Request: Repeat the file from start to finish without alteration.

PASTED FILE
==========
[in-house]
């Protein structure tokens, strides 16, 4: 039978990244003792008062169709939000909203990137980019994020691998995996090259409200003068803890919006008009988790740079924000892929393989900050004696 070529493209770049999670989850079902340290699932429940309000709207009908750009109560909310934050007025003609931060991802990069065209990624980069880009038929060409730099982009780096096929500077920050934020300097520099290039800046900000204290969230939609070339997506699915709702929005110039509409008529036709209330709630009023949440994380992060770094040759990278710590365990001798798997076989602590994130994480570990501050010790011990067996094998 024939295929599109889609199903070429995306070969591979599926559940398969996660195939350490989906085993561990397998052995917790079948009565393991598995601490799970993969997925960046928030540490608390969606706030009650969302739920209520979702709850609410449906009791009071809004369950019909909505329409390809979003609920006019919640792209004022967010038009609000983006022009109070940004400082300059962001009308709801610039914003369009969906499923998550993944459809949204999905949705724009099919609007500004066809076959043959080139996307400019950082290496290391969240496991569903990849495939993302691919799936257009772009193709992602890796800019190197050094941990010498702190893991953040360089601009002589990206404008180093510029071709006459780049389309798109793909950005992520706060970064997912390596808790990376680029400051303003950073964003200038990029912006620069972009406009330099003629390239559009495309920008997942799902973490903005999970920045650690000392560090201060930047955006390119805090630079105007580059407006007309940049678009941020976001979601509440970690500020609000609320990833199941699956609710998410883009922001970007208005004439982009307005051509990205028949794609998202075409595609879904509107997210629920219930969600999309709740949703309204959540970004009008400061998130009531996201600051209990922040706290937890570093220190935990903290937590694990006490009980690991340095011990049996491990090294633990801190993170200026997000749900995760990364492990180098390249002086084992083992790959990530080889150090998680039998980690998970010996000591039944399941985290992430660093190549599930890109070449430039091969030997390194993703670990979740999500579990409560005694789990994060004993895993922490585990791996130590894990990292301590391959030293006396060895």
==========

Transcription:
[in-house]
């Protein structure tokens, strides 16, 4: 039978990244003792008062169709939000909203990137980019994020691998995996090259409200003068803890919006008009988790740079924000892929393989900050004696 070529493209770049999670989850079902340290699932429940309000709207009908750009109560909310934050007025003609931060991802990069065209990624980069880009038929060409730099982009780096096929500077920050934020300097520099290039800046900000204290969230939609070339997506699915709702929005110039509409008529036709209330709630009023949440994380992060770094040759990278710590365990001798798997076989602590994130994480570990501050010790011990067996094998 024939295929599109889609199903070429995306070969591979599926559940398969996660195939350490989906085993561990397998052995917790079948009565393991598995601490799970993969997925960046928030540490608390969606706030009650969302739920209520979702709850609410449906009791009071809004369950019909909505329409390809979003609920006019919640792209004022967010038009609000983006022009109070940004400082300059962001009308709801610039914003369009969906499923998550993944459809949204999905949705724009099919609007500004066809076959043959080139996307400019950082290496290391969240496991569903990849495939993302691919799936257009772009193709992602890796800019190197050094941990010498702190893991953040360089601009002589990206404008180093510029071709006459780049389309798109793909950005992520706060970064997912390596808790990376680029400051303003950073964003200038990029912006620069972009406009330099003629390239559009495309920008997942799902973490903005999970920045650690000392560090201060930047955006390119805090630079105007580059407006007309940049678009941020976001979601509440970690500020609000609320990833199941699956609710998410883009922001970007208005004439982009307005051509990205028949794609998202075409595609879904509107997210629920219930969600999309709740949703309204959540970004009008400061998130009531996201600051209990922040706290937890570093220190935990903290937590694990006490009980690991340095011990049996491990090294633990801190993170200026997000749900995760990364492990180098390249002086084992083992790959990530080889150090998680039998980690998970010996000591039944399941985290992430660093190549599930890109070449430039091969030997390194993703670990979740999500579990409560005694789990994060004993895993922490585990791996130590894990990292301590391959030293006396060895």